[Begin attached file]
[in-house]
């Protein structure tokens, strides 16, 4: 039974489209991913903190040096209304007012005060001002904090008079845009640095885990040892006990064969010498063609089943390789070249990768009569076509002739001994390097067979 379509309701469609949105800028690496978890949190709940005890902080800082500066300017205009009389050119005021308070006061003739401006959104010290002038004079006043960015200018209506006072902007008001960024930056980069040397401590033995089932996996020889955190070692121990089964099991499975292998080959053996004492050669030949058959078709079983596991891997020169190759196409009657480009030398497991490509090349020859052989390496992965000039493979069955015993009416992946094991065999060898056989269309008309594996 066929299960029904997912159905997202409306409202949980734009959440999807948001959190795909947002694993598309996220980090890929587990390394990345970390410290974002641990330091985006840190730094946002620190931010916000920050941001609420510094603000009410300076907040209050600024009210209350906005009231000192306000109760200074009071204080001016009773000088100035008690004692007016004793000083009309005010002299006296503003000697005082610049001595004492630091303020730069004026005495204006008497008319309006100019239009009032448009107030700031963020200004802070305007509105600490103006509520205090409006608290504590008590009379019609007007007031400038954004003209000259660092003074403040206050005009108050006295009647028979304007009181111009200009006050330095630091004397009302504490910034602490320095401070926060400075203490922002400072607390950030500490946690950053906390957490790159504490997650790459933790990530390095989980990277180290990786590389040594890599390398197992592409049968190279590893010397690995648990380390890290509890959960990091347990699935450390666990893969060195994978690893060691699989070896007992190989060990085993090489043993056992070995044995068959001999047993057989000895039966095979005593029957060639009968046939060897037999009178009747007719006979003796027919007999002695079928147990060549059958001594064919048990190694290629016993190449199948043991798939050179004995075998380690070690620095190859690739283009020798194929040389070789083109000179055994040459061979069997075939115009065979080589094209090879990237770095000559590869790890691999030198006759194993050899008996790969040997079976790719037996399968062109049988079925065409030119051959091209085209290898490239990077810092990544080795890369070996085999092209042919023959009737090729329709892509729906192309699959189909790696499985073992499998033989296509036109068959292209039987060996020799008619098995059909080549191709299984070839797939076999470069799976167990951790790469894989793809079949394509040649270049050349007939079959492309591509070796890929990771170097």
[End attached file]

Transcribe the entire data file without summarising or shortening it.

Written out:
[in-house]
């Protein structure tokens, strides 16, 4: 039974489209991913903190040096209304007012005060001002904090008079845009640095885990040892006990064969010498063609089943390789070249990768009569076509002739001994390097067979 379509309701469609949105800028690496978890949190709940005890902080800082500066300017205009009389050119005021308070006061003739401006959104010290002038004079006043960015200018209506006072902007008001960024930056980069040397401590033995089932996996020889955190070692121990089964099991499975292998080959053996004492050669030949058959078709079983596991891997020169190759196409009657480009030398497991490509090349020859052989390496992965000039493979069955015993009416992946094991065999060898056989269309008309594996 066929299960029904997912159905997202409306409202949980734009959440999807948001959190795909947002694993598309996220980090890929587990390394990345970390410290974002641990330091985006840190730094946002620190931010916000920050941001609420510094603000009410300076907040209050600024009210209350906005009231000192306000109760200074009071204080001016009773000088100035008690004692007016004793000083009309005010002299006296503003000697005082610049001595004492630091303020730069004026005495204006008497008319309006100019239009009032448009107030700031963020200004802070305007509105600490103006509520205090409006608290504590008590009379019609007007007031400038954004003209000259660092003074403040206050005009108050006295009647028979304007009181111009200009006050330095630091004397009302504490910034602490320095401070926060400075203490922002400072607390950030500490946690950053906390957490790159504490997650790459933790990530390095989980990277180290990786590389040594890599390398197992592409049968190279590893010397690995648990380390890290509890959960990091347990699935450390666990893969060195994978690893060691699989070896007992190989060990085993090489043993056992070995044995068959001999047993057989000895039966095979005593029957060639009968046939060897037999009178009747007719006979003796027919007999002695079928147990060549059958001594064919048990190694290629016993190449199948043991798939050179004995075998380690070690620095190859690739283009020798194929040389070789083109000179055994040459061979069997075939115009065979080589094209090879990237770095000559590869790890691999030198006759194993050899008996790969040997079976790719037996399968062109049988079925065409030119051959091209085209290898490239990077810092990544080795890369070996085999092209042919023959009737090729329709892509729906192309699959189909790696499985073992499998033989296509036109068959292209039987060996020799008619098995059909080549191709299984070839797939076999470069799976167990951790790469894989793809079949394509040649270049050349007939079959492309591509070796890929990771170097």